Dr. Hollenhorst is a physician and scientist with expertise in non-malignant hematology, transfusion medicine, and chemical biology. Dr. Hollenhorst values the one-on-one relationships that she forms with her patients, and strives to deliver the highest quality of care for individuals with blood diseases. Her experience caring for patients drives her to ask scientific questions in the laboratory, where she aims to bring a chemical approach to the study of non-malignant blood disease.

Dr. Hollenhorst pursued combined MD and PhD training at Harvard University, where she received a PhD in Chemical Biology under the mentorship of Professor Christopher T Walsh. She subsequently completed a residency in Internal Medicine at Brigham and Women's Hospital, a fellowship in Transfusion Medicine at Harvard Medical School, and a fellowship in Hematology at Stanford.

Dr. Hollenhorst has a particular interest in the biology of platelets, which are cellular fragments that help the blood to maintain a healthy balance between excessive bleeding and excessive clotting. Working in the laboratory of Professor Carolyn Bertozzi of Stanford Chemistry, Dr. Hollenhorst is studying sugar-containing molecules that are found within platelets and are important in controlling their function and lifespan.

Dr. Hollenhorst's research is supported by a Stanford Chemistry, Engineering & Medicine for Human Health Physician-Scientist Fellowship, a National Institutes of Health Individual Postdoctoral Fellowship, and a National Blood Foundation Early-Career Scientific Research Grant.

Clinical Focus

  • Non-malignant hematology
  • Transfusion medicine
  • Hemostasis and thrombosis
  • Sickle Cell Disease
  • Hematology

Academic Appointments

  • Clinical Instructor, Pathology

Honors & Awards

  • Ruth L. Kirschstein National Research Service Award Individual Postdoctoral Fellowship (F32), National Institutes of Health, National Heart Lung Blood Institute (2019-2022)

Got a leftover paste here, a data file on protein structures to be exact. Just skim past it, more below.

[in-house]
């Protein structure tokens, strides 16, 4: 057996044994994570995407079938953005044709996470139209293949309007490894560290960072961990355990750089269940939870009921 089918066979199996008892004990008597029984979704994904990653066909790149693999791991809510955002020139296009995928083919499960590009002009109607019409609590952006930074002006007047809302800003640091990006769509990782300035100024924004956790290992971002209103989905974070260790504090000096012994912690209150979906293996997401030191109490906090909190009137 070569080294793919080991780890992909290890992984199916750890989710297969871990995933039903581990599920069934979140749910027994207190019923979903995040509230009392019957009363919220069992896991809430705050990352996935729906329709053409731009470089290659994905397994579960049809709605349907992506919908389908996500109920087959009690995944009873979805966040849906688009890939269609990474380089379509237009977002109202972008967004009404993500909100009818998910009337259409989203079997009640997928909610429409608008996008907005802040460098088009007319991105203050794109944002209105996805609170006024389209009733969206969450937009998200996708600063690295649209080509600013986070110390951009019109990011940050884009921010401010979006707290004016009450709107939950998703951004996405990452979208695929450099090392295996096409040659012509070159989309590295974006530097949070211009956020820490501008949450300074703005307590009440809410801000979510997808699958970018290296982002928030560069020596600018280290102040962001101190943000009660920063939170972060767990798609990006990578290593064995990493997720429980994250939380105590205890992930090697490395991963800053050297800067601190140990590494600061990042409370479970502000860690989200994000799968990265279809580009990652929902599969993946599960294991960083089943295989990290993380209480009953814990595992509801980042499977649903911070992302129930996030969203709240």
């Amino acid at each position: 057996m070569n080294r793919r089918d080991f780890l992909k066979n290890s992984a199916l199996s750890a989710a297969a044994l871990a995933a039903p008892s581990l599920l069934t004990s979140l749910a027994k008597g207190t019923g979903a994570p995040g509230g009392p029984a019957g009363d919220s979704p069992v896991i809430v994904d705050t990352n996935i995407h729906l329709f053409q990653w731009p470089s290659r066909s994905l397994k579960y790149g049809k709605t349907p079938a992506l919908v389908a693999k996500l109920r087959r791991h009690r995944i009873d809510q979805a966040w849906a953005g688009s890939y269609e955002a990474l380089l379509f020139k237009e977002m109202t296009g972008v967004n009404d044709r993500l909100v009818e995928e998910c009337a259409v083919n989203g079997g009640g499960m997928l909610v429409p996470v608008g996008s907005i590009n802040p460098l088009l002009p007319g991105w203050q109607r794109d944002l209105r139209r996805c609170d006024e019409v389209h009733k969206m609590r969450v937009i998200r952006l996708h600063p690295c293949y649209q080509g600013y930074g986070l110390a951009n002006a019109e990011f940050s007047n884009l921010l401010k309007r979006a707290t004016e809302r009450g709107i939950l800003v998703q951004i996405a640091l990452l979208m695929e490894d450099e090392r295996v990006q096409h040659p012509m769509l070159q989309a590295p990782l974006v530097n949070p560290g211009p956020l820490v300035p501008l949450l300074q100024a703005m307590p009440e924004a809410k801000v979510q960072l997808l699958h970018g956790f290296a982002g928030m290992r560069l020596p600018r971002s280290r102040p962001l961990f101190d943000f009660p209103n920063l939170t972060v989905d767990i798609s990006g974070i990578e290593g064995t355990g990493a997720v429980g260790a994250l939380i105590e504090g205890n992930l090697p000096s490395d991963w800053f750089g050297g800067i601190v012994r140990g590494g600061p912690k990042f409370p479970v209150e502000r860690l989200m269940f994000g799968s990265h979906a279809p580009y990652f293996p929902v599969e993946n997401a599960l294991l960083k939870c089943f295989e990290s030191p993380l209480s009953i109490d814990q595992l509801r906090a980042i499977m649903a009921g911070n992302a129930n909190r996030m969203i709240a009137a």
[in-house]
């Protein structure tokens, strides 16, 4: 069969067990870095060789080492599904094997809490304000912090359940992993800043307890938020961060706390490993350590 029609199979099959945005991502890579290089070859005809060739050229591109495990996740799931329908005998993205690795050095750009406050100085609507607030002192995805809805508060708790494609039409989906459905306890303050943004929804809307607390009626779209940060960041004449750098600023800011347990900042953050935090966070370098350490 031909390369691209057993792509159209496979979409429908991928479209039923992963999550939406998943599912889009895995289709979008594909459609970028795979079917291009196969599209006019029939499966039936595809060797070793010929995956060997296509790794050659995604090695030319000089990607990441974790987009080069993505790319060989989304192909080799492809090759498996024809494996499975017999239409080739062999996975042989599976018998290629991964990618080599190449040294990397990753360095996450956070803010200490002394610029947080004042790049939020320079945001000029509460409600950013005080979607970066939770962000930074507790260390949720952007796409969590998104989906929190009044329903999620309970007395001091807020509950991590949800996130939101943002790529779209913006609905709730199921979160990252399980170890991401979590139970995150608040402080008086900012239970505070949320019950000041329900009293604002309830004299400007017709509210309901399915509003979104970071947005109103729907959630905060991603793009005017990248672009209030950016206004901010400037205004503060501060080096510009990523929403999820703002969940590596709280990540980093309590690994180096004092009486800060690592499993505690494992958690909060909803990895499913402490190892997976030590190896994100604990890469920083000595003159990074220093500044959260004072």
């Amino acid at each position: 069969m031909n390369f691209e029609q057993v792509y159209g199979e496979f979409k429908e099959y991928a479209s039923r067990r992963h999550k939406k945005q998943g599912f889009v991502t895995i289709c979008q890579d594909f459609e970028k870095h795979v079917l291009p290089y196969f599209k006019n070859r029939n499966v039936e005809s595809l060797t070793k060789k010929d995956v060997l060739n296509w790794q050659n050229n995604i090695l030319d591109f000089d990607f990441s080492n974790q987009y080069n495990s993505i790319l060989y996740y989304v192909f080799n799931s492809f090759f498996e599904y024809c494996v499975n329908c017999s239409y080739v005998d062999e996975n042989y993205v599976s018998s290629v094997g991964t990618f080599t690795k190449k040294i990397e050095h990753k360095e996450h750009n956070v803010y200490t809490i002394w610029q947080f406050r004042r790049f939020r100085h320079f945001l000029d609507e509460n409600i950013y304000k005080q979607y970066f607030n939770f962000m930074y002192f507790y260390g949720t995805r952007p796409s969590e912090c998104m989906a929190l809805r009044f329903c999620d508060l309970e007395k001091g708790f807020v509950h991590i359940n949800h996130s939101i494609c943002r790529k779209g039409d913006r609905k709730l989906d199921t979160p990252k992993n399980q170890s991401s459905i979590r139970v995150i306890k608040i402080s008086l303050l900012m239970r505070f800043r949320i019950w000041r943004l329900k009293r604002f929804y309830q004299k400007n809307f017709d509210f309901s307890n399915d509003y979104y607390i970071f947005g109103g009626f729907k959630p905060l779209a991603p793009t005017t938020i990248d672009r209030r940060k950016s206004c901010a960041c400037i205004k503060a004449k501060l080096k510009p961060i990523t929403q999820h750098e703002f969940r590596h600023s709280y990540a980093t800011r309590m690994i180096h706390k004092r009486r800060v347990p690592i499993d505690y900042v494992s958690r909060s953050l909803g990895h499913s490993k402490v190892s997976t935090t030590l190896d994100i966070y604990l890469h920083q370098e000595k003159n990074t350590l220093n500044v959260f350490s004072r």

• Early-Career Scientific Research Grant, National Blood Foundation (2019-2021)
  • Physician-Scientist Research Fellowship, Stanford ChEM-H (2017-2020)
  • Certificate of Distinction in Teaching (Course: Chemistry 27, Organic Chemistry of Life), Harvard University (2010)
  • Award for Exemplary Leadership in Coordinating the MD/PhD-LHB Grand Rounds, Harvard-MIT MD/PhD Program (2010)
  • Fox Award for the Most Outstanding Undergraduate in the Department of Biological Sciences, Stanford University (2005)

Professional Education

  • Board Certification: Blood Banking/Transfusion Medicine, American Board of Pathology (2017)
  • Board Certification: Internal Medicine, American Board of Internal Medicine (2016)
  • Hematology Fellowship, Stanford (2019)
  • Transfusion Medicine Fellowship, Harvard Medical School (2017)
  • Internal Medicine Residency, Brigham and Women's Hospital (2016)
  • MD, Harvard Medical School (Harvard-MIT Health Sciences and Technology) (2013)
  • PhD, Harvard University, Chemical Biology (2011)


Graduate and Fellowship Programs

  • Hematology (Fellowship Program)
  • Transfusion Medicine (Fellowship Program)


All Publications

  • Thrombosis, Hypercoagulable States, and Anticoagulants PRIMARY CARE Hollenhorst, M. A., Battinelli, E. M. 2016; 43 (4): 619-+


    Patients with derangements of secondary hemostasis resulting from inherited or acquired thrombophilias are at increased risk of venous thromboemboli (VTE). Evaluation of a patient with suspected VTE proceeds via evidence-based algorithms that involve computing a pretest probability based on the history and physical examination; this guides subsequent work-up, which can include D dimer and/or imaging. Testing for hypercoagulable disorders should be pursued only in patients with VTE with an increased risk for an underlying thrombophilia. Direct oral anticoagulants are first-line VTE therapies, but they should be avoided in patients who are pregnant, have active cancer, antiphospholipid antibody syndrome, severe renal insufficiency, or prosthetic heart valves.

    View details for DOI 10.1016/j.pop.2016.07.001

    View details for Web of Science ID 000389510000009

    View details for PubMedID 27866581

  • A Head-to-Head Comparison of Eneamide and Epoxyamide Inhibitors of Glucosamine-6-Phosphate Synthase from the Dapdiamide Biosynthetic Pathway BIOCHEMISTRY Hollenhorst, M. A., Ntai, I., Badet, B., Kelleher, N. L., Walsh, C. T. 2011; 50 (19): 3859–61


    The dapdiamides make up a family of antibiotics that have been presumed to be cleaved in the target cell to enzyme-inhibitory N-acyl-2,3-diaminopropionate (DAP) warheads containing two alternative electrophilic moieties. Our prior biosynthetic studies revealed that an eneamide warhead is made first and converted to an epoxyamide via a three-enzyme branch pathway. Here we provide a rationale for this logic. We report that the R,R-epoxyamide warhead is a more efficient covalent inactivator of glucosamine-6-phosphate synthase by 1 order of magnitude versus the eneamide, and this difference correlates with a >10-fold difference in antibiotic activity for the corresponding acyl-DAP dipeptides.